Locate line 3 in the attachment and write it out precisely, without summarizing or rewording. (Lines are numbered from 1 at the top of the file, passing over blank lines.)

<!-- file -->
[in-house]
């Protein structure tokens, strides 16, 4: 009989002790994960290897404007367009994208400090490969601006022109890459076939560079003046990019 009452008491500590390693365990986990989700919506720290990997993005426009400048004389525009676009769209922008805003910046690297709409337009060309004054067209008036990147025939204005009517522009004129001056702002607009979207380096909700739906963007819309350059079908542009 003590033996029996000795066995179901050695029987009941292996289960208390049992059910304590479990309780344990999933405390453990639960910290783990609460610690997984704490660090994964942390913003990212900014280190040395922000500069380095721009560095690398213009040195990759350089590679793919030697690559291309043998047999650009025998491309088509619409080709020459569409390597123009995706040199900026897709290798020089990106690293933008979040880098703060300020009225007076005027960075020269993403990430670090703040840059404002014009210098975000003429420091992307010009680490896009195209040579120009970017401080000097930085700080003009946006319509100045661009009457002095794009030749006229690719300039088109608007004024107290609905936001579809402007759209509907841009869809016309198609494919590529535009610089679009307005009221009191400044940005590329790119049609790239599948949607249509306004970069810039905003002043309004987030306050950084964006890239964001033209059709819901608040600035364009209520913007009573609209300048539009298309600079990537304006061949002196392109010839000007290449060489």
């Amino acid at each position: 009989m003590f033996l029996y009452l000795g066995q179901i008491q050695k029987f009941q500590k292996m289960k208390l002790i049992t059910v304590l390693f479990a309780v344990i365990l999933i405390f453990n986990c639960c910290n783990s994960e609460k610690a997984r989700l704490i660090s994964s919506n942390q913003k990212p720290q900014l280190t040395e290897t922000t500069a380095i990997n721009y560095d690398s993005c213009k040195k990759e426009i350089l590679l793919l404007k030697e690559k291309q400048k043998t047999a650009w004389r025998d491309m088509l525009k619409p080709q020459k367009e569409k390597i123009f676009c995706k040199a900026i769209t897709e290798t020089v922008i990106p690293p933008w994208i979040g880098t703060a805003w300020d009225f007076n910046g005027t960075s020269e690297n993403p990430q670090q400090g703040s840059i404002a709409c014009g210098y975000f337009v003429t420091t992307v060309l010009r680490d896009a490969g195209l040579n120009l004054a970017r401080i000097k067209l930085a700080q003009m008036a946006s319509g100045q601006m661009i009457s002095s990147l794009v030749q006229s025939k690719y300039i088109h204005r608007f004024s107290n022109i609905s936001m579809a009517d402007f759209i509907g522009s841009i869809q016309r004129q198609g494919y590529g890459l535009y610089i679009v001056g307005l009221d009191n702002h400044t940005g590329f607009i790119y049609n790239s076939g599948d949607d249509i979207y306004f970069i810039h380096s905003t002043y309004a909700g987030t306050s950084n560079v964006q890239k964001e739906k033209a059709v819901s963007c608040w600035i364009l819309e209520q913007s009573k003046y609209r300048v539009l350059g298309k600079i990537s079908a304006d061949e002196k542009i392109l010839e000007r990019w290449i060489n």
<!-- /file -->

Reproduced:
């Amino acid at each position: 009989m003590f033996l029996y009452l000795g066995q179901i008491q050695k029987f009941q500590k292996m289960k208390l002790i049992t059910v304590l390693f479990a309780v344990i365990l999933i405390f453990n986990c639960c910290n783990s994960e609460k610690a997984r989700l704490i660090s994964s919506n942390q913003k990212p720290q900014l280190t040395e290897t922000t500069a380095i990997n721009y560095d690398s993005c213009k040195k990759e426009i350089l590679l793919l404007k030697e690559k291309q400048k043998t047999a650009w004389r025998d491309m088509l525009k619409p080709q020459k367009e569409k390597i123009f676009c995706k040199a900026i769209t897709e290798t020089v922008i990106p690293p933008w994208i979040g880098t703060a805003w300020d009225f007076n910046g005027t960075s020269e690297n993403p990430q670090q400090g703040s840059i404002a709409c014009g210098y975000f337009v003429t420091t992307v060309l010009r680490d896009a490969g195209l040579n120009l004054a970017r401080i000097k067209l930085a700080q003009m008036a946006s319509g100045q601006m661009i009457s002095s990147l794009v030749q006229s025939k690719y300039i088109h204005r608007f004024s107290n022109i609905s936001m579809a009517d402007f759209i509907g522009s841009i869809q016309r004129q198609g494919y590529g890459l535009y610089i679009v001056g307005l009221d009191n702002h400044t940005g590329f607009i790119y049609n790239s076939g599948d949607d249509i979207y306004f970069i810039h380096s905003t002043y309004a909700g987030t306050s950084n560079v964006q890239k964001e739906k033209a059709v819901s963007c608040w600035i364009l819309e209520q913007s009573k003046y609209r300048v539009l350059g298309k600079i990537s079908a304006d061949e002196k542009i392109l010839e000007r990019w290449i060489n």